Well known St. Croix attorney Stacey Plaskett metaphorically threw her hat in the ring Tuesday, announcing she plans to challenge Delegate Donna Christensen in the Democratic Party primary later this year.
A handful of supporters, friends and family gathered in Frederiksted’s Buddhoe Park to hear Plaskett make her case for the office. The would-be contender focused on her roots in the community and experience in Washington, D.C. Plaskett said she grew up between her grandmother’s home in the John F. Kennedy housing community, her grandfather’s home in Golden Rock and the projects of Brooklyn, N.Y.
"Some people would ask what experience do I have to take on the task of representing the Virgin Islands in Congress,” Plaskett said, her husband Jonathan Buckney-Small at her side. “Why not run for the local Senate first?" she asked.
To answer that question, Plaskett described her life history and her extensive D.C. -related work experience. Her family was from St. Croix and she grew up between New York and St. Croix, she said, adding that after getting her undergraduate degree from Georgetown University in Washington, D.C., she worked in the district with then-Delegate Ron de Lugo, then with a D.C. lobbying firm before going on to law school at American University College of Law while working full time with three small children.
After law school, as a New York prosecutor, she was counsel to the House Ethics Committee advising and investigating members of Congress, she said. She also worked for United Healthgroup, on government insurance, Medicaid and Medicare, she said. United Healthgroup is the nation’s largest health insurance company.
"My knowledge of economic development , project finance, public funding, federal grants and other tools for growth give me wider range and depth of skill sets which meet the needs of the Virgin Islands at this time in Washington," she said.
As to why voters should select her over incumbent Delegate Donna Christensen, Plaskett said she would work harder with other members of Congress to find cosponsors for legislation affecting the territory and push harder to get longstanding goals addressed by Congress.
"Some have also said that during this time of crisis we should stay the course with the representative we have that the seniority will help us,” Plaskett said. “What have we gained from that security thus far? Is the Medicaid cap lifted? Is the postal service fixed? Did we get any rebate from the gasoline excise tax? Are we going to do the same thing over and over and expecting different results?" she said.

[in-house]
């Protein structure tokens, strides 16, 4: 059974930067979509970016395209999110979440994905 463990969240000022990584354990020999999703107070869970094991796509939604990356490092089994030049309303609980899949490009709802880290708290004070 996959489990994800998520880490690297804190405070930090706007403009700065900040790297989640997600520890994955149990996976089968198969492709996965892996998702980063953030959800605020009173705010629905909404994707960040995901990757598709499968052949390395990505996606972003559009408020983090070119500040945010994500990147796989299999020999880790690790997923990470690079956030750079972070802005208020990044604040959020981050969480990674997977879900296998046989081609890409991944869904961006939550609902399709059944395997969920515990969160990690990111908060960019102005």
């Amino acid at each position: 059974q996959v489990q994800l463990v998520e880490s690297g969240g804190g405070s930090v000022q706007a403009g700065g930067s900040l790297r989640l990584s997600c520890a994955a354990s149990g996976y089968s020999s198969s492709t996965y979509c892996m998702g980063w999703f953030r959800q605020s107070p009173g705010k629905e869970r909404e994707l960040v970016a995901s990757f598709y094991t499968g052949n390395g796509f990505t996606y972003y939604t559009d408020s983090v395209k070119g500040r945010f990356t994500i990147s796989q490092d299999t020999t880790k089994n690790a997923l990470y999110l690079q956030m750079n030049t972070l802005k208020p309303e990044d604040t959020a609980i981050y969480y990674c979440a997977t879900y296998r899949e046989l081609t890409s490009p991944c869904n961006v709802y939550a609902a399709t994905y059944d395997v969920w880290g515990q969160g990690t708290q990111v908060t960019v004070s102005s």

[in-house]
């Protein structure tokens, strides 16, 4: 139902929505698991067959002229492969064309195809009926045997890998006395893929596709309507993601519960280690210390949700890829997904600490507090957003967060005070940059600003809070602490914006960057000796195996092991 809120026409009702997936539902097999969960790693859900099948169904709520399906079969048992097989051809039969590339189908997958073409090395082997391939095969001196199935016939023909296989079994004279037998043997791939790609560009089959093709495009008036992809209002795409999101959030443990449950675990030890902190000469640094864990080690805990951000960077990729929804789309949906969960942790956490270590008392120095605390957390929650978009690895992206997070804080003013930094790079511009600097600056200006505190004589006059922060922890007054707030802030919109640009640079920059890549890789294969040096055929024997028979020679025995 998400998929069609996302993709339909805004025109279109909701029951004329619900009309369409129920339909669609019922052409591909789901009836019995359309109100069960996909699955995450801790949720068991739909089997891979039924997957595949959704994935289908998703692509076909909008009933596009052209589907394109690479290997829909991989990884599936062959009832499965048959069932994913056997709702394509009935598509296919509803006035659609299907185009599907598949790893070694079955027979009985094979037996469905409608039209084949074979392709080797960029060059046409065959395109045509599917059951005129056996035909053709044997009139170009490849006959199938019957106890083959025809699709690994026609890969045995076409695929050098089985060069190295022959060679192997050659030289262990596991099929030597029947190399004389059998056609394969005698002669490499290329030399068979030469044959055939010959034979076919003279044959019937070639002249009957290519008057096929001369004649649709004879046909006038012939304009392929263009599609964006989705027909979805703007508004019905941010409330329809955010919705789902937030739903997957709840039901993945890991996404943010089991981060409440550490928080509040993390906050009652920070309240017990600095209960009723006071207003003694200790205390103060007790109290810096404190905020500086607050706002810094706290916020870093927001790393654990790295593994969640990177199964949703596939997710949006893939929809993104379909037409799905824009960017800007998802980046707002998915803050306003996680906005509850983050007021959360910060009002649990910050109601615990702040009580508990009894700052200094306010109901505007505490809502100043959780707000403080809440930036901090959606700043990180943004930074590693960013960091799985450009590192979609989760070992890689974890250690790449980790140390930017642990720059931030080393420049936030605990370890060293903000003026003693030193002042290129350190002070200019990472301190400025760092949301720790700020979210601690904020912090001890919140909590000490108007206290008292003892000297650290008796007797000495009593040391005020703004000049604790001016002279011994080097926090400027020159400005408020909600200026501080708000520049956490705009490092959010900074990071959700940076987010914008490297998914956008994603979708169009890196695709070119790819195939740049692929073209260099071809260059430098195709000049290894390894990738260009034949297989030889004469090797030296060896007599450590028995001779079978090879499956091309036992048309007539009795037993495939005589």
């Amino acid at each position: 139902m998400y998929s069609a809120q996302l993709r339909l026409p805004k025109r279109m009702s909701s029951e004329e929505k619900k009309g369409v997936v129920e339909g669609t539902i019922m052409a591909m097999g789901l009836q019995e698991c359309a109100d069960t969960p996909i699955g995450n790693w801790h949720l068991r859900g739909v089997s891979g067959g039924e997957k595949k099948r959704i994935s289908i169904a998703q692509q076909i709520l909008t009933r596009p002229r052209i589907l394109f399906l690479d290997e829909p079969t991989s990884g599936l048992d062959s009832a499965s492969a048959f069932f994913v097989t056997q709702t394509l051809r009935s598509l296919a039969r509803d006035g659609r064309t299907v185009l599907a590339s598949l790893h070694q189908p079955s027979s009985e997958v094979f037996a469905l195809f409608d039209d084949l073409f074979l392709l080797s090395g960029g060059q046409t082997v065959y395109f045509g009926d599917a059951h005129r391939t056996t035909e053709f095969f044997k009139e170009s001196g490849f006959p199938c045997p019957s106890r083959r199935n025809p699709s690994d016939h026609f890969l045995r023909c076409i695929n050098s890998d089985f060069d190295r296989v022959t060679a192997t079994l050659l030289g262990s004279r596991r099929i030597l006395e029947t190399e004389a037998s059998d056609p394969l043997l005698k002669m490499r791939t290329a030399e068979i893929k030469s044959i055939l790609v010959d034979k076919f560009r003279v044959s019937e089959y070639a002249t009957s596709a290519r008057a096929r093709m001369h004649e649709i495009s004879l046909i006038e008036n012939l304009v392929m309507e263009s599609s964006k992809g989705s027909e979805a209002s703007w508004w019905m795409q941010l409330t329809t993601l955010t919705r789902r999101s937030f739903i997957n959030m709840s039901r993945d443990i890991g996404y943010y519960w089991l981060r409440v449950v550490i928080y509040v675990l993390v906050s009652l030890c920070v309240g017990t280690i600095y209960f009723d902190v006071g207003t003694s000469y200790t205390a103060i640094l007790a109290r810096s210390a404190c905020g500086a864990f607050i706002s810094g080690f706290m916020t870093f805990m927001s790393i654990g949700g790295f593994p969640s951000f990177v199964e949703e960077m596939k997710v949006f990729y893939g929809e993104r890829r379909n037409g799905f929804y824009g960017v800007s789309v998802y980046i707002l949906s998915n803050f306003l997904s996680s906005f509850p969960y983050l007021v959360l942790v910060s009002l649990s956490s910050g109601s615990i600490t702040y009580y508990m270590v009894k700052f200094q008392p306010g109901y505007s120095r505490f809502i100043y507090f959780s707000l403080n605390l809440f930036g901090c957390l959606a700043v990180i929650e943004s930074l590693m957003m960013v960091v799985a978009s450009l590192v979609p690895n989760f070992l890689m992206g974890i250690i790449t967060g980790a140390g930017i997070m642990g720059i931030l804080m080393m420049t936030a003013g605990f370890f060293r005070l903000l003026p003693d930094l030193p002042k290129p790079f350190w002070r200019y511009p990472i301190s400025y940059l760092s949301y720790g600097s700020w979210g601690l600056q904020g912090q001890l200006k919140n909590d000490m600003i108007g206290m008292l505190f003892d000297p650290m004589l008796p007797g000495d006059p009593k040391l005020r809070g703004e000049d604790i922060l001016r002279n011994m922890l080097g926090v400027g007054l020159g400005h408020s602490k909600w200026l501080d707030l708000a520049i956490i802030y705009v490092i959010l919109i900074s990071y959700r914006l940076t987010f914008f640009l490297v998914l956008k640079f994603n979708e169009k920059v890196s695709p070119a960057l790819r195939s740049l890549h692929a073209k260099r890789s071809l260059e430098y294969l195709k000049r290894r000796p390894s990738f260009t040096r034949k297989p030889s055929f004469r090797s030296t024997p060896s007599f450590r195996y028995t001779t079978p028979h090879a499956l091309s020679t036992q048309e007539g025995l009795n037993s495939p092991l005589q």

Christensen has pushed Congress for years to lift federal caps on Medicaid payments to the territory, but to little avail. The territorial delegate has no vote on the floor and may only vote in committee if the vote does not decide the fate of the bill, limiting the influence of the position.
In the past, Christensen has suggested a rebate on gasoline taxes was unrealistic, partly because the tax was not actually levied on Hovensa, but on stateside distributors who buy gasoline in bulk. In a 1999 editorial in the Source, Christensen questioned whether states would go along with allocating tax revenues collected from their residents to the U.S. Virgin Islands, when the territory has the option of charging its own excise tax upon its own residents. (See related links below.)
Asked to elaborate on how she differed in policy from Christensen, Plaskett pointed to Christensen’s support for a chief financial officer overseeing territorial finances as an example of the delegate being "really out of touch with the electorate."
"We do not need to go back to government by admiralty and colonialism," Plaskett said. "I think we need to create more transparency and accountability in local government, rather than have the federal government impose that on us."
Plaskett may have an uphill battle. An eight-term incumbent, Christensen has rarely faced serious competition in the party primary or in the general election. In 2010, Christensen – sharing the field with three competitors – pulled in 71.2 percent of the votes cast. In 2008, she ran unopposed. In 2004 and 2006, she handily tromped well-financed independent challenger Warren Mosler by double-digit margins.